Transmission by Vectors

Transmitted in a non-persistent manner by several species of aphid, including Myzus persicae. Both nymphs and adults of M. persicae can transmit the virus, and this species is probably the most efficient vector (Nelson & Wheeler, 1972; Zitter, 1975).

Transmission through Seed

None detected in the limited number of Capsicum cultivars tested (T. A. Zitter, M. R. Nelson & R. E. Wheeler, unpublished data).

Serology

The virus is a good immunogen. Crude extracts of infected plants treated with 1.5% sodium dodecyl sulphate (SDS) react with antiserum to virus particles in immunodiffusion tests in agar gels containing 0.5% SDS (Purcifull et al., 1975). They also react with antiserum specific for virus-induced lamellar inclusions (Purcifull, Hiebert & McDonald, 1973). The electron microscope antibody coating technique is also very useful (Nelson & Wheeler, 1979, 1981).

Relationships

The virus has been classified in the potyvirus group on the basis of its particle morphology, aphid transmissibility, ability to induce pinwheel inclusions in host cells, and distant serological relationship to potato virus Y (Nelson & Wheeler, 1972; Purcifull et al., 1975; Zitter, 1975). Immunodiffusion tests with SDS-treated extracts from infected plants indicate that pepper mottle virus is serologically distinct from, although related to, pepper veinal mottle virus, potato virus Y and tobacco etch virus. One of two pepper mottle virus antisera reacted weakly with pepper veinal mottle and potato Y viruses, but the homologous reaction produced an obvious spur (Purcifull et al., 1975). Pepper mottle virus antigens reacted weakly with one of three tobacco etch virus antisera, but failed to react with antisera to bidens mottle, lettuce mosaic, pepper veinal mottle and turnip mosaic viruses (Purcifull et al., 1975). In electron microscope antibody coating tests, there was no detectable serological relationship between pepper mottle, pepper veinal mottle, potato Y or tobacco etch viruses (M. R. Nelson & R. E. Wheeler, unpublished data).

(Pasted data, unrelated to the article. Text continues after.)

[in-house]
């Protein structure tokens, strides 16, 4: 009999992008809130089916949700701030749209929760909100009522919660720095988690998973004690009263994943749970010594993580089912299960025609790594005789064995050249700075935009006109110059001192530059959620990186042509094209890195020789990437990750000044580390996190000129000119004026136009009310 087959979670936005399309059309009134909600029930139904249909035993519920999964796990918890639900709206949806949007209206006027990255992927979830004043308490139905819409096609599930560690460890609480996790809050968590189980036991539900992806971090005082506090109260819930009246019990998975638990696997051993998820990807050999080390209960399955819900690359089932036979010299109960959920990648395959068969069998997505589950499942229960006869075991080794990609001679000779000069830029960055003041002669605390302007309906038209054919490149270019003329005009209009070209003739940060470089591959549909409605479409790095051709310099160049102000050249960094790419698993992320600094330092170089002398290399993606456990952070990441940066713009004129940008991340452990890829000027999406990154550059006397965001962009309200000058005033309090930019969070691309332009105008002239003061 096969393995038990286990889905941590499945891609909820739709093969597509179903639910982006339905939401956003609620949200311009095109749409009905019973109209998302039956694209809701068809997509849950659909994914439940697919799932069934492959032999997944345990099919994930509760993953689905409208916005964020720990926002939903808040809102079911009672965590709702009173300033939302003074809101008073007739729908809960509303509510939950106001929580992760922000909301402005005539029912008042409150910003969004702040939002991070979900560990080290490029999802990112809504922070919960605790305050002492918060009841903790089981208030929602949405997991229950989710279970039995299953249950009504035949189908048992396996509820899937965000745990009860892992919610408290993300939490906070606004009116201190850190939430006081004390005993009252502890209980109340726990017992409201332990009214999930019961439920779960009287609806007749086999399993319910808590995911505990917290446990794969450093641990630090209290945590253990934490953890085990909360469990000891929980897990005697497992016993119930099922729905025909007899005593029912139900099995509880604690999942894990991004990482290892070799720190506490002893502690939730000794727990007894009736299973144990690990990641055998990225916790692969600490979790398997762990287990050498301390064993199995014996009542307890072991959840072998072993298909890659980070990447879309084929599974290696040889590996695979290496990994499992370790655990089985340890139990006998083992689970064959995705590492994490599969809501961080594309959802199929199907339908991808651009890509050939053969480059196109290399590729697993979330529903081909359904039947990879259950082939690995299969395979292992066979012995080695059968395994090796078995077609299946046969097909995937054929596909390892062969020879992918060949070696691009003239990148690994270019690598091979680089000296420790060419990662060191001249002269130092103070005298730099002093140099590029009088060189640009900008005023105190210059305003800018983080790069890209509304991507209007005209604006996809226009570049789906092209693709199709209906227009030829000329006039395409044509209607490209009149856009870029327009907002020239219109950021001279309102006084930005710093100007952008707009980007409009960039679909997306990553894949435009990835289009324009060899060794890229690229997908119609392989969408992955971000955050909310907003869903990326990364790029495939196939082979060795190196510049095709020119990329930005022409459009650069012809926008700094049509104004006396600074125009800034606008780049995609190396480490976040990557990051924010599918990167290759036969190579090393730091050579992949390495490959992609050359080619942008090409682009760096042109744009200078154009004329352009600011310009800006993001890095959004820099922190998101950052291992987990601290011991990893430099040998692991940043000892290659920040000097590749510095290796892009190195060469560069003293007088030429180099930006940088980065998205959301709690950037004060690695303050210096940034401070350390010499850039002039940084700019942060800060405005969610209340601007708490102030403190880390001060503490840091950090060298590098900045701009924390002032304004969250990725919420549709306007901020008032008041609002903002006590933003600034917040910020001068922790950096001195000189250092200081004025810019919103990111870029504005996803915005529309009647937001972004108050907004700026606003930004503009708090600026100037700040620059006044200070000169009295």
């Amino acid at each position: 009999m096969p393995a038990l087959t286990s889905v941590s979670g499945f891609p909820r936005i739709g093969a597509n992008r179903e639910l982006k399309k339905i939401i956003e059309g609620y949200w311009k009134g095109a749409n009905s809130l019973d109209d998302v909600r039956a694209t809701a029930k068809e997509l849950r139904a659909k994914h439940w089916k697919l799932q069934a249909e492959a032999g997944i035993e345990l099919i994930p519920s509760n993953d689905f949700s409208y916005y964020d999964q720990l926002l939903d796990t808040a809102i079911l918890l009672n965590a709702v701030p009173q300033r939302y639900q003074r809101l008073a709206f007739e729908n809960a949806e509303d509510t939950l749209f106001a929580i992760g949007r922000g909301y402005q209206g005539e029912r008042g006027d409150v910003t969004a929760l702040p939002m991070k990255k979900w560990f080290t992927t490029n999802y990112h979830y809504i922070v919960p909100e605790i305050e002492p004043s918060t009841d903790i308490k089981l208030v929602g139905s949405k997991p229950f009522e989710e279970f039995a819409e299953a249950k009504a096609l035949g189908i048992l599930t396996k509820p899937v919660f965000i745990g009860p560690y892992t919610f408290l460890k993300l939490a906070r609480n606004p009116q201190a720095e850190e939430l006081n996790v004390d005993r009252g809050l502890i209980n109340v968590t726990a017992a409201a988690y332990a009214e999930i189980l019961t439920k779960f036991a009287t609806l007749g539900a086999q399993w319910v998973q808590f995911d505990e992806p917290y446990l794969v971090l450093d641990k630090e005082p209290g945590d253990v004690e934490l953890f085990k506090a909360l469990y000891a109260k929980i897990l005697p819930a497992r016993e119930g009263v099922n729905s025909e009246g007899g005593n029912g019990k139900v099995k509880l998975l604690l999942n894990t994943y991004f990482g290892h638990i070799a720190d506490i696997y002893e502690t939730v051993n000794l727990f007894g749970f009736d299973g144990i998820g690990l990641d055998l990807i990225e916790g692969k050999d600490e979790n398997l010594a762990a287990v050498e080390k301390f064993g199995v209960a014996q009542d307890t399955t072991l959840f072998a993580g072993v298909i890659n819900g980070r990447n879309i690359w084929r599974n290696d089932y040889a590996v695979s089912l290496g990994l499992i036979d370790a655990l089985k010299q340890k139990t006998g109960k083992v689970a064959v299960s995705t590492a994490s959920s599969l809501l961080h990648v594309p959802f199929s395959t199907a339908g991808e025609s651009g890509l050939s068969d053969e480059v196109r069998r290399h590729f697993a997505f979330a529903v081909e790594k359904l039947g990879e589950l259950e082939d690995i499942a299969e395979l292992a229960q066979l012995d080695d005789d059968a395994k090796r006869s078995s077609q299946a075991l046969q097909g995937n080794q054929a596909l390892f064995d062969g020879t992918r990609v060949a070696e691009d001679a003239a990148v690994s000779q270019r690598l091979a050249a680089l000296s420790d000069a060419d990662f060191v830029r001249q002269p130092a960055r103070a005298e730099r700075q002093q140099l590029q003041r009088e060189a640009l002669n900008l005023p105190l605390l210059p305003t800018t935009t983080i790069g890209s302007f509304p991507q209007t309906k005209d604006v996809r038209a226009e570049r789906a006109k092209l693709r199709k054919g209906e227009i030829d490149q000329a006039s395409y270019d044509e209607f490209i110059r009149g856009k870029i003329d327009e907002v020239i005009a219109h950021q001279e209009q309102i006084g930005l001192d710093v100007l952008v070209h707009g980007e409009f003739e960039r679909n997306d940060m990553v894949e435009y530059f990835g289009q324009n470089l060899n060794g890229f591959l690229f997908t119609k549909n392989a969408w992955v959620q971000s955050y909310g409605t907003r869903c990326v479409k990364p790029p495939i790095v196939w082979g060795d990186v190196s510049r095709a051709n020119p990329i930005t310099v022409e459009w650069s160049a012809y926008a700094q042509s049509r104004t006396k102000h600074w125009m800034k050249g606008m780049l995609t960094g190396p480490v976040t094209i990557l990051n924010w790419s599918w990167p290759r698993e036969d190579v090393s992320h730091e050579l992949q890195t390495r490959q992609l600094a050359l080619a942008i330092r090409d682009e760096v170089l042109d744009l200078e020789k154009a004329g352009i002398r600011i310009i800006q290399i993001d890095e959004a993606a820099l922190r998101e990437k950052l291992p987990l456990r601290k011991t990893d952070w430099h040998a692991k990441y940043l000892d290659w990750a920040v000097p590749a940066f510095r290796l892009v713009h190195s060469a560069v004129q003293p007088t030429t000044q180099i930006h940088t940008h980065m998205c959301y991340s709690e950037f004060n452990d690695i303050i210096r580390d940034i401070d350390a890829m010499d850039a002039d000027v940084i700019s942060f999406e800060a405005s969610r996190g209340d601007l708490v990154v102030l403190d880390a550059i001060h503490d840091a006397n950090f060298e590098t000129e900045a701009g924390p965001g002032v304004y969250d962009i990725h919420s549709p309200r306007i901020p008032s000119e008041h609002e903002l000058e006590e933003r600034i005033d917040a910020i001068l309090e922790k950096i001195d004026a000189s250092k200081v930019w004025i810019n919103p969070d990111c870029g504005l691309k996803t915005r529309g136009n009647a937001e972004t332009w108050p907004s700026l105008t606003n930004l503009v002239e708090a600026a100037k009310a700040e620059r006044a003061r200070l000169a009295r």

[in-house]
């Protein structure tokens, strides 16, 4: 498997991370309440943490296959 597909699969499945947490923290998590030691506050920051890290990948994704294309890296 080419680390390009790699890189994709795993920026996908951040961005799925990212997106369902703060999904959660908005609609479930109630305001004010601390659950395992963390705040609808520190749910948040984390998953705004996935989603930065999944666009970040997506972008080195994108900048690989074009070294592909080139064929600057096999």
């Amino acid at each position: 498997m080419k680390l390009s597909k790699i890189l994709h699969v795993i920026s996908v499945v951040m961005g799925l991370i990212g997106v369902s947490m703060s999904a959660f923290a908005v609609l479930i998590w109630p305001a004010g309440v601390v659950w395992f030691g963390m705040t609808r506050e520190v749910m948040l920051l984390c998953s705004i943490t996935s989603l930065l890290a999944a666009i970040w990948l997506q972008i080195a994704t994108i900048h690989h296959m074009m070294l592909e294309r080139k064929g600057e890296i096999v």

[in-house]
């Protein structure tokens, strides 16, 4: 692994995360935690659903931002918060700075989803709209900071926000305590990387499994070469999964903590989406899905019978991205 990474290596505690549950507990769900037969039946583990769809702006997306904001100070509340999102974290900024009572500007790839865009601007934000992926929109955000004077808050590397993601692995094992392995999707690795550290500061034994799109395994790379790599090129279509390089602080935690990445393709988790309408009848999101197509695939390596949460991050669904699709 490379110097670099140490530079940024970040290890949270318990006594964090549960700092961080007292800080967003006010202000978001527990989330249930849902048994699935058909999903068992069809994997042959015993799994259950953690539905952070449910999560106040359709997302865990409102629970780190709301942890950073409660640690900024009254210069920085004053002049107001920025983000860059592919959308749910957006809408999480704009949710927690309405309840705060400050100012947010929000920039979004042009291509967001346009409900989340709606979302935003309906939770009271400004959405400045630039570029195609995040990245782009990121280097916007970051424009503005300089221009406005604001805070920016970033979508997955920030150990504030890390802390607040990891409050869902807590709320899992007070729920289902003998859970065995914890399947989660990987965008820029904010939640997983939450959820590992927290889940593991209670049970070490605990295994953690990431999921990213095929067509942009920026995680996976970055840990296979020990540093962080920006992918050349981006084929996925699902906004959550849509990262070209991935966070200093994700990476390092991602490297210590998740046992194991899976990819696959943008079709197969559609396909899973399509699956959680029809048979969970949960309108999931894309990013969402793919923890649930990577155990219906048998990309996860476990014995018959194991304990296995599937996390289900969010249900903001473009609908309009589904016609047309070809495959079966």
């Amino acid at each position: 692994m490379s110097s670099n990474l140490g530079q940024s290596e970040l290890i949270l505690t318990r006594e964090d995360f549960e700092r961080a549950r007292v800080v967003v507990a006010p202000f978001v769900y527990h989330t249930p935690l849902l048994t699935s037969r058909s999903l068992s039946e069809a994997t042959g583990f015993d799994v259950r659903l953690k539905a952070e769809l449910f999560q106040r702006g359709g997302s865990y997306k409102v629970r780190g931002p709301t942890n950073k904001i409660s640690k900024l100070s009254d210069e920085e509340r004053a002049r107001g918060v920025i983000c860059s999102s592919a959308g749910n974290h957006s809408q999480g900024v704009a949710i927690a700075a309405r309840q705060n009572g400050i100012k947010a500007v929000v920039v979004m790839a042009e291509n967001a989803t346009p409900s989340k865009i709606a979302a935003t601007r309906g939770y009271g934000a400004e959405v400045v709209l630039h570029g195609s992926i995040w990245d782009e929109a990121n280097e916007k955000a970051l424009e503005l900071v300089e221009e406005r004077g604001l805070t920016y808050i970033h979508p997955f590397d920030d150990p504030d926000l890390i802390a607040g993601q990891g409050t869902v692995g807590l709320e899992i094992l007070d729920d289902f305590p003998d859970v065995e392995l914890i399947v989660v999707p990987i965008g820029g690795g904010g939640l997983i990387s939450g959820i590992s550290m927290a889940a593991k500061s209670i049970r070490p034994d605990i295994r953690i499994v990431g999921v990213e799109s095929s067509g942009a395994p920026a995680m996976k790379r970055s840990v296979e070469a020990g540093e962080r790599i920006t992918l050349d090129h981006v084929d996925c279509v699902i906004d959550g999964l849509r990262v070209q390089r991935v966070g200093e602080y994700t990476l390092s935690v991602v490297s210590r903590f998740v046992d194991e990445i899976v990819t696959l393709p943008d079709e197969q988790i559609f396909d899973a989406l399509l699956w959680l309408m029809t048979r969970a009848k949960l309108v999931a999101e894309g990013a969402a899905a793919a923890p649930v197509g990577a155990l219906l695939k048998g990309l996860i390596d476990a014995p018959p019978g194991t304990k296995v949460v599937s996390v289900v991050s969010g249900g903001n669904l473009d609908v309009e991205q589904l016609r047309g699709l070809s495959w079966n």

Phenotypic mixing occurs naturally in mixed infections of pepper mottle and tobacco etch viruses (Nelson & Wheeler, 1979, 1981): between 10 and 30% of particles from mixed infections were only partly coated by antibody to either virus in immunoelectron microscopy tests (Fig.11).

Stability in Sap

No information.

Purification

Turkish NN tobacco or Nicotiana hybrid (Christie, 1969) are suitable hosts (Purcifull et al., 1975) from which to purify both the virus particles and the virus-induced pinwheel inclusions from the same batch of tissue (Hiebert & McDonald, 1973). Homogenize infected tissue in 0.5 M potassium phosphate buffer, pH 7.5, containing 1% sodium sulphite (1 g tissue/1-2 ml buffer). To purify virus particles, clarify the homogenate by adding n-butanol to 8% (v/v) or chloroform to 10% (v/v). Centrifuge at low-speed, and precipitate the virus from the supernatant fluid by adding polyethylene glycol to 8% (v/v). Purify further by differential centrifugation and equilibrium centrifugation in CsCl. Inclusions were purified from leaf homogenates by a combination of treatments with Triton X-100 plus differential and sucrose density gradient centrifugation. Light microscopy is useful for monitoring the purification process and evaluating the purity of the extracts.

Properties of Particles

No information.

Particle Structure

Particles are flexuous filaments (Fig.10), about 737 nm long (Nelson & Wheeler, 1972; Purcifull et al., 1975).

Particle Composition

Nucleic acid: No information.